Rodenticides & Avicides

Thallium

Thallium pesticide poisoning presents similarly to poisoning from other thallium sources such as glass manufacturing or lead smelting, etc. Patients who become poisoned with thallium, either through ingestion or exposure through the skin or mucosal surfaces, initially experience gastrointestinal symptoms including nausea and vomiting, diarrhea, constipation and abdominal pain. Patients also exhibit neurological dysfunction. Patients may experience changes in color perception, diplopia, nystagmous, and blindness. Also, patients may feel parasthesias or hyperalgesia of the skin and experience weakness in the extremities. Psychiatric disturbances have also been observed, primarily in children. Patients with severe poisoning may experience seizures, and thallium is known to be cardiotoxic, hepatotoxic, and nephrotoxic.

Late sequelae of intoxication with thallium include an acenform rash of the face and hyperkeratosis of the soles and palms. These typically occur about two weeks following exposure. In addition, alopecia occurs around the same timeframe, and is characteristic of thallium poisoning. Patients may also experience icthyotic lesions of the hands and feet.

Diagnosis should be made by means of a careful history and physical examination, but clinicians should be suspicious of thallium poisoning in patients with alopecia, characteristic skin signs and/or unexplained neuropathy. Laboratory assay is available to test for thallium directly in blood and urine. Due to the high propensity for end-organ damage, specific organ function tests should also be performed.

Coumarins

Clinicians should be familiar with the presentation of coumarin poisoning in patients due to the widespread use of warfarin as a therapeutic anti-coagulant in patients. Being an anti-coagulant, coumarin poisoning will result in a hypocoagulable state in most patients, though some may experience a paradoxical hypercoagulable state due to depletion of functional Proteins S and C. Thus patients may experience epistaxis, gingival bleeding, hematuria, GI bleeding, hemoptysis, and menorrhagia in females, among other manifestations. One severe manifestation is the possibility of in intracranial bleed. Effects typically may be seen within 12-48 hours of intoxication. Diagnosis may be achieved through careful history and physical examination, looking for signs of bleeding such as easy bruising, or in rare cases, coagulative skin necrosis. Laboratory investigations include prothrombin time with international normalized ratio which will generally be elevated in coumarin poisoning. In addition, activated partial thomboplastin (aPTT) should also be obtained. Vitamin K levels, factor levels, and mixing studies may be useful for further clarification.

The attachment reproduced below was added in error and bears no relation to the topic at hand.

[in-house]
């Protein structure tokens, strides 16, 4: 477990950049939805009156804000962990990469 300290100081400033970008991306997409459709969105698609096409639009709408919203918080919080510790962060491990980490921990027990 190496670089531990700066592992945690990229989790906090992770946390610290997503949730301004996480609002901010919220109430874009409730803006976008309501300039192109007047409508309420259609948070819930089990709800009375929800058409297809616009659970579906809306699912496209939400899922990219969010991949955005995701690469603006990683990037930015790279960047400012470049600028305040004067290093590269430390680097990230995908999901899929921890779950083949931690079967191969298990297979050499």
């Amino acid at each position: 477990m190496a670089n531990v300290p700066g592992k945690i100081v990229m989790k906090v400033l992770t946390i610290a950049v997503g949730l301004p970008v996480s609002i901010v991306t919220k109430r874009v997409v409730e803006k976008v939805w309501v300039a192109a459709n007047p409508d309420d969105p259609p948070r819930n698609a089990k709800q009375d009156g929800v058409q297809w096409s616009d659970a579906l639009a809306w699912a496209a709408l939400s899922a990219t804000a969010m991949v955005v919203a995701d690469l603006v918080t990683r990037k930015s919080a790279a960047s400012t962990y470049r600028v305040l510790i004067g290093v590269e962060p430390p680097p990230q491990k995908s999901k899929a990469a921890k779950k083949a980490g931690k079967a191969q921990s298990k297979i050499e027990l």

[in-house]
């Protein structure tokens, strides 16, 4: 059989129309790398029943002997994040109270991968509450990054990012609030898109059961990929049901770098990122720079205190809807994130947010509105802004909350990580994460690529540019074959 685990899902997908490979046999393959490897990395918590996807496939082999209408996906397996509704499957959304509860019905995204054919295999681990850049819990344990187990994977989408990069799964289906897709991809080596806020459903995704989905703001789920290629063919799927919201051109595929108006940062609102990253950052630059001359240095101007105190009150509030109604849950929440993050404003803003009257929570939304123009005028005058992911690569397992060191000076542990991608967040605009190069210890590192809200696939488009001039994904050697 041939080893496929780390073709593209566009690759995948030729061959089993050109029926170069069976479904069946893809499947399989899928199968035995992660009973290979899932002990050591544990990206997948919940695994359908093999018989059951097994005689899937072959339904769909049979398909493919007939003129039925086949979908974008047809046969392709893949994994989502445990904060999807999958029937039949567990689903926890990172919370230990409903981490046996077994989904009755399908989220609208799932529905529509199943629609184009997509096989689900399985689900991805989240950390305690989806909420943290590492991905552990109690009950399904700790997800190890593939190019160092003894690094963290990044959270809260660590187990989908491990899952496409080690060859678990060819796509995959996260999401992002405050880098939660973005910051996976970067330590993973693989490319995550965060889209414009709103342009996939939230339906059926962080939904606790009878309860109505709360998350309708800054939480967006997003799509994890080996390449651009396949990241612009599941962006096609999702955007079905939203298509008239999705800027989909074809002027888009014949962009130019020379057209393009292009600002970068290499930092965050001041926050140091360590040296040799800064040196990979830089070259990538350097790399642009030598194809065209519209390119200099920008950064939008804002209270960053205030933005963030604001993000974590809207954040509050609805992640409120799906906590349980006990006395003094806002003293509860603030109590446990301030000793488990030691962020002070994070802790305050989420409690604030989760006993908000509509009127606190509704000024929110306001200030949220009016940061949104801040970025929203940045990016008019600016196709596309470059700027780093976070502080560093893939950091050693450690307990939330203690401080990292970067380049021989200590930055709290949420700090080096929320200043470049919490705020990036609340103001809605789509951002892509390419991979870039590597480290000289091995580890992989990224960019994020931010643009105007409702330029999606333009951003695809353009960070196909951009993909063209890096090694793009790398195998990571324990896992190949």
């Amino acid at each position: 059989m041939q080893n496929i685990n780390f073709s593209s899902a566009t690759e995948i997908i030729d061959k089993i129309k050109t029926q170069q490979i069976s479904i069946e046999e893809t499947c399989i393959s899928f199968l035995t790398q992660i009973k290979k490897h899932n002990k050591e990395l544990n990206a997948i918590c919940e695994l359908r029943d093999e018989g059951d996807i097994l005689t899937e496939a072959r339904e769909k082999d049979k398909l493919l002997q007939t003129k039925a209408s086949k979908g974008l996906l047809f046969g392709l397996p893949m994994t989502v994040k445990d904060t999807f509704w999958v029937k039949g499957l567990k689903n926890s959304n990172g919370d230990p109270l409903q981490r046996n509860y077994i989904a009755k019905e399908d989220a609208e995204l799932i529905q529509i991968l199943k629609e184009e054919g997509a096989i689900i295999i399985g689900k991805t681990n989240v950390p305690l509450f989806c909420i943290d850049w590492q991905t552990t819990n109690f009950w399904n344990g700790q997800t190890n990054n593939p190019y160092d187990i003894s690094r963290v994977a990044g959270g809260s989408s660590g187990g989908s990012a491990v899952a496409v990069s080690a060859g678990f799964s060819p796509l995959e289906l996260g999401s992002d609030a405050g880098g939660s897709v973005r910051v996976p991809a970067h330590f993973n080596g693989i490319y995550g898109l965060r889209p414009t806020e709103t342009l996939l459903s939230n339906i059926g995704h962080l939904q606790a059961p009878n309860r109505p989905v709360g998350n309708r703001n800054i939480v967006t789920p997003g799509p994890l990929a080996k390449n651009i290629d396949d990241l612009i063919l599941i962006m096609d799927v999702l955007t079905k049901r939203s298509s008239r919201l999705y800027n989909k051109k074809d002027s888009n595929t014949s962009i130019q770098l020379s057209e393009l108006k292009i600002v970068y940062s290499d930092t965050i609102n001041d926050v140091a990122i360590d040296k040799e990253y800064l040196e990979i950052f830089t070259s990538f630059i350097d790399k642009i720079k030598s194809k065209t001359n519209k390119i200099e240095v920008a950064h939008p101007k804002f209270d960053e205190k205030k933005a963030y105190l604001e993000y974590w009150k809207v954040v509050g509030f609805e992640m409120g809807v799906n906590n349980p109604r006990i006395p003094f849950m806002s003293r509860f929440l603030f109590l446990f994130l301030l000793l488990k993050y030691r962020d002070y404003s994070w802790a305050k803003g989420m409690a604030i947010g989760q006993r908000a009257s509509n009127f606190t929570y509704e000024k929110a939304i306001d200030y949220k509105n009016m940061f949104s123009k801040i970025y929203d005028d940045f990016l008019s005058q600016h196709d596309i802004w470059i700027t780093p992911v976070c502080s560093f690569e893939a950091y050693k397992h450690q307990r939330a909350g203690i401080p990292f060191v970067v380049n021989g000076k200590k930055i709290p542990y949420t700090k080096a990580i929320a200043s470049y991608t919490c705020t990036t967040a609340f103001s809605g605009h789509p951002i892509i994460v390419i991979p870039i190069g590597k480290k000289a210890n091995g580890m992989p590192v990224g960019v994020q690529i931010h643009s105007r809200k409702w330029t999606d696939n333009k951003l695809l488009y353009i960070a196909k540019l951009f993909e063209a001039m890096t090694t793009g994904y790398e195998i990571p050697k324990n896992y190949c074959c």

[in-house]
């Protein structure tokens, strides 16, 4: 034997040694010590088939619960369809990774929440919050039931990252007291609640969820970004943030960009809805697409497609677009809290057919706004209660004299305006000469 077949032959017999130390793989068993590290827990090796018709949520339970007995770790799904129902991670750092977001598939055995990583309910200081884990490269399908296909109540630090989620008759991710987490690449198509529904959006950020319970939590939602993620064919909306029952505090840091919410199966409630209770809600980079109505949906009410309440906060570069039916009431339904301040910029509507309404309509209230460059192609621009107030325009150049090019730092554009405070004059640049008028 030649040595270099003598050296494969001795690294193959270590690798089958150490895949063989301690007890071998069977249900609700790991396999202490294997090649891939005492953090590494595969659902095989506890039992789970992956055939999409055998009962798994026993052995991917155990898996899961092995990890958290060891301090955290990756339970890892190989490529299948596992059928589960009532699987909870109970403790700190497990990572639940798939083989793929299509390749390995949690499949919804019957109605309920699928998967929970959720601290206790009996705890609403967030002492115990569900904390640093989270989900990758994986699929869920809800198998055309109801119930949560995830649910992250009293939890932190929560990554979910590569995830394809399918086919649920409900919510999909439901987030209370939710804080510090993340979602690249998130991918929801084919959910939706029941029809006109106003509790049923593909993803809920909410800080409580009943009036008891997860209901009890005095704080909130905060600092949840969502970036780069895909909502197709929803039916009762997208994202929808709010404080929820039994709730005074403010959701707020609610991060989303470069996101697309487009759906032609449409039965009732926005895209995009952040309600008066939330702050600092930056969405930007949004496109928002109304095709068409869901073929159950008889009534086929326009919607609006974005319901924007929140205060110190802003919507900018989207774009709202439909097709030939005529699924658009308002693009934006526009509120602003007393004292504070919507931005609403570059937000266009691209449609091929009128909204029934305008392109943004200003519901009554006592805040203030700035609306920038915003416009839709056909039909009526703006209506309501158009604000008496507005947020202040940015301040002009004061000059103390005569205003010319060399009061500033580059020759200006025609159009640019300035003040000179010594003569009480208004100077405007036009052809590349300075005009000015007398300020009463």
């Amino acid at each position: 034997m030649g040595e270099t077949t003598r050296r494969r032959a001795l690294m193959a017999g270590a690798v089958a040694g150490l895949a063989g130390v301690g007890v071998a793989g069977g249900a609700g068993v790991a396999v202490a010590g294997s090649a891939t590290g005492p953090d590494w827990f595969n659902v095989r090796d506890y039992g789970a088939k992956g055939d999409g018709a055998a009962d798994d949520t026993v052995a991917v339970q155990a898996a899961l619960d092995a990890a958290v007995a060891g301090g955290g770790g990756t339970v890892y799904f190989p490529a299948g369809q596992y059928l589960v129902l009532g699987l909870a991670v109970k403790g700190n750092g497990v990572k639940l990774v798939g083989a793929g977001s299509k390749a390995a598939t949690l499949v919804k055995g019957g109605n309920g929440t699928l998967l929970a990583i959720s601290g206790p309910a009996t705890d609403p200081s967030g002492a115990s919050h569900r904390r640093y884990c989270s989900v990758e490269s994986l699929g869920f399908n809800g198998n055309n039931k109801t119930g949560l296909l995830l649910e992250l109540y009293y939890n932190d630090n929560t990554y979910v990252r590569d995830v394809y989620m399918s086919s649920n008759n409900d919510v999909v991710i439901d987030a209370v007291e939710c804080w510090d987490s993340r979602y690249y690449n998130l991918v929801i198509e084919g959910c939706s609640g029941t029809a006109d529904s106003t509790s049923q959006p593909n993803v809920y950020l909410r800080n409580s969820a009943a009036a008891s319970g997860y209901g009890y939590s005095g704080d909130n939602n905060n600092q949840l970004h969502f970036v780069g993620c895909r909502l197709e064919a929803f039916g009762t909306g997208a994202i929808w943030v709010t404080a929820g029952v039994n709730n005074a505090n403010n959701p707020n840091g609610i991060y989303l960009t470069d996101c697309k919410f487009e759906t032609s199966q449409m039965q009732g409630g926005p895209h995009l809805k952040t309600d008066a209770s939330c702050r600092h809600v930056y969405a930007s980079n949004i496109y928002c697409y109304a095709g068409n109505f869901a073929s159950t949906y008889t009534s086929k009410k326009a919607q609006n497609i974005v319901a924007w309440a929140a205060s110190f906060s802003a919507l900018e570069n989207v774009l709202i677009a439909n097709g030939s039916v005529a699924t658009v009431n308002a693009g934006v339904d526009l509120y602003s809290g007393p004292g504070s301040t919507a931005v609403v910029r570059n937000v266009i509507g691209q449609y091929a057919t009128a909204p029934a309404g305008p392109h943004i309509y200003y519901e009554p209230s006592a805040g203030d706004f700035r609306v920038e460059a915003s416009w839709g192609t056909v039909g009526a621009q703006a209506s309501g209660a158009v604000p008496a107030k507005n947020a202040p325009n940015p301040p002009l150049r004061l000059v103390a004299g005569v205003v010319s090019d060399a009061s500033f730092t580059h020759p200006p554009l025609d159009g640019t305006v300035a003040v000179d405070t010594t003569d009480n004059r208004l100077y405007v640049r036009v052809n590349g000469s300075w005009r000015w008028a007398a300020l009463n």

Calciferol

Calciferol, like warfarin, is also an agent used therapeutically in patients. Individuals suffering from toxicity from calciferol based pesticides will present with signs and symptoms of D hypervitaminosis. These include hypercalcemia, abdominal pain, anorexia, nausea, and vomiting, renal insufficiency and renal stones, confusion, lethargy, cardiac arrhythmias, and systemic metastatic calcification, among other features. Clinicians may diagnose calciferol rodenticide poisoning by means of history of exposure to rodenticides in conjunction with high levels of vitamin D or calcium in the patient's plasma and clinical features of D hypervitaminosis.

Chloralose

In addition to sedation, chloralose intoxication may present with neurological manifestations including extremity myoclonus, seizures, and coma, heart failure consistent with ischemia, and tracheobronchiolar hypersecretion. Diagnosis should be made by means of a proper history and physical examination, but may be confirmed by means of gas chromatography mass spectroscopy (GCMS) or 1H Nuclear Magnetic Resonance (1H-NMR) of urine or plasma to detect presence of chloralose.

Sodium Fluoroacetate

Patients with sodium fluoroacetate poisoning typically present nausea and vomiting, abdominal pain, hypocalcaemia, lactic acid metabolic acidosis, acute kidney injury, hypotension, respiratory depression, and neurological manifestations, including seizures, altered mentation, and coma. Patients may also exhibit non-specific ST changes or prolongation of the corrected QT interval, atrial fibrillation, and ventricular dysrhythmias including ventricular tachycardia and ventricular fibrillation. There is no specific testing for sodium fluoroacetate poisoning, so a high index of clinical suspicion is necessary to diagnose sodium fluoroacetate poisoning from the history and physical examination.


Fungicides

Pentachloraphenol

Orgnaomercury Compounds

Organotin Compounds

Thiocarbamates

Cross-classified Pesticides

Chloropicrin

Metal Phosphides

Arsenic

Treatment

Medical Therapy | Primary Prevention | Secondary Prevention | Cost-Effectiveness of Therapy | Future or Investigational Therapies

Case Studies

Case #1

External Links